How does a hammer mill work? And when was it first used to aid human industry? The answer may surprise you. A hammer mill operates under a straightforward basic principle—hammers are mounted on a rotating shaft within a steel drum. The rotor moves at high speeds within the drum’s enclosure. Material is fed through a feed hopper into the mill and is then pulverized by the continuous blows of the hammers. The end product exits the hammer mill through a screen of the operator’s choosing—different sized screens influence the size of material output.
The hammer mill has been around for longer than most people realize. Non-mechanized versions of the device have been around for thousands of years. The first written mention of the device comes from ancient China. Written in the year 40 BC, the Jijiupian Chinese dictionary describes an early hammer mill device which was operated by a treadle. To use the device, one simply had to press down on the foot pedal. The Xin Lun, a philosophical text published in 20 AD, also mentions an early hammer mill device, this time powered by a waterwheel for the purposes of pounding grain. Water powered and mechanized mills appeared in Europe circa the 12th century. They were primarily used to crush ore and boost medieval wrought iron production. The world has certainly been reaping the benefits of the hammer mill for a long time. These devices improve the speed of production, streamline operations, and minimize human effort.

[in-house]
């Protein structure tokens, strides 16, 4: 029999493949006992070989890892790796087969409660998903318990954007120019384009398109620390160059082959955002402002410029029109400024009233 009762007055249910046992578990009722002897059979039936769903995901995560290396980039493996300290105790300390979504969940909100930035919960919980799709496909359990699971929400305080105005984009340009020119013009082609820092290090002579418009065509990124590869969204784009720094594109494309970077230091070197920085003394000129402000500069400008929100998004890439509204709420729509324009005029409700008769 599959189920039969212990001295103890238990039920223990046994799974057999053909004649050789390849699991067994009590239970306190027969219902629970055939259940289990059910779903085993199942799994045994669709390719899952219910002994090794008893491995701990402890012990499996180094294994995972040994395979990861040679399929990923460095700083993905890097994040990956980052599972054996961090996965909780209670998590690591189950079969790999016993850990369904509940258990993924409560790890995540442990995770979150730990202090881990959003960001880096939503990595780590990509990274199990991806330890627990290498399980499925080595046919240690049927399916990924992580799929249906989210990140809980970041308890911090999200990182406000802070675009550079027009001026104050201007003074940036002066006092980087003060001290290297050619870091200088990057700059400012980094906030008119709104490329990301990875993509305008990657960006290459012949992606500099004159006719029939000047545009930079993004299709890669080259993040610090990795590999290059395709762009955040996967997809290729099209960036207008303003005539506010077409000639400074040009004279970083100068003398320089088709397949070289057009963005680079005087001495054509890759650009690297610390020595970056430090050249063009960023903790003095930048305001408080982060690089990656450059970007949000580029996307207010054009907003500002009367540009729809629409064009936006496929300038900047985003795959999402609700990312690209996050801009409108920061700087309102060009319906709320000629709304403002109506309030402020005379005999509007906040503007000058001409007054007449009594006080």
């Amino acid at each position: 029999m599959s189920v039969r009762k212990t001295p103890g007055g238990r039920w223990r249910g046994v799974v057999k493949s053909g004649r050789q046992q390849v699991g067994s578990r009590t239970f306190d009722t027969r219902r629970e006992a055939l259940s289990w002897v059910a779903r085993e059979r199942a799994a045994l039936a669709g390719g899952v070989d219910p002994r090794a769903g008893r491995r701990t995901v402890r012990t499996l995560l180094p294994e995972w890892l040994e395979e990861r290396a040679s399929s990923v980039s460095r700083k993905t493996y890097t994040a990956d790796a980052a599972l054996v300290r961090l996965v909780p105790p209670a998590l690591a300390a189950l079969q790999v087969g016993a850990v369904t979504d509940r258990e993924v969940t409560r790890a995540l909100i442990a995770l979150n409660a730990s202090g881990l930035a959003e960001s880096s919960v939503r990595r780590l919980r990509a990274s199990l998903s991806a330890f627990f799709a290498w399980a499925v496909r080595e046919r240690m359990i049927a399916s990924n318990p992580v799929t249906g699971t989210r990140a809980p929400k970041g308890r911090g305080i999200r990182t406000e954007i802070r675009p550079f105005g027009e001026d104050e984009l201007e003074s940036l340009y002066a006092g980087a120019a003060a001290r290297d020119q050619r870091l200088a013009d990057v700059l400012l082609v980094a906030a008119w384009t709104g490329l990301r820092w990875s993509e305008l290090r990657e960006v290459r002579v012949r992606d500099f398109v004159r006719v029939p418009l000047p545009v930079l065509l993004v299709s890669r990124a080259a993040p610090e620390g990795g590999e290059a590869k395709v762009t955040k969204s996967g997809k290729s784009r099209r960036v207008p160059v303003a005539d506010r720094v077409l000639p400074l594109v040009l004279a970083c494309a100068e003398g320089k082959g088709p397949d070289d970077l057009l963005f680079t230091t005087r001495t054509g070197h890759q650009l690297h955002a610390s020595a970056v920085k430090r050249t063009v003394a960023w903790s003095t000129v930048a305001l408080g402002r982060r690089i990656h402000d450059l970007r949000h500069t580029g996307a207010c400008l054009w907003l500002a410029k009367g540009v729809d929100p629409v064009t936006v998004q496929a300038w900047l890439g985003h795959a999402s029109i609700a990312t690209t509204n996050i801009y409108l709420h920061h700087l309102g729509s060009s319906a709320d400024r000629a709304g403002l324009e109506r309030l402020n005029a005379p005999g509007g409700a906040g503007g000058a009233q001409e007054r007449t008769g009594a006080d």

The modern hammer mill has evolved to be mechanized, easy to use, and versatile. The hammer mill operator can choose what size of output is produced simply by switching out the mill’s screens. Hammer mill applicability ranges from processing animal feed, grinding of grains for ethanol plants, fragmentation of waste, fluff pulp production, milling grains, crushing rocks into ballast or sand, fruit juice production, and shredding scrap metals.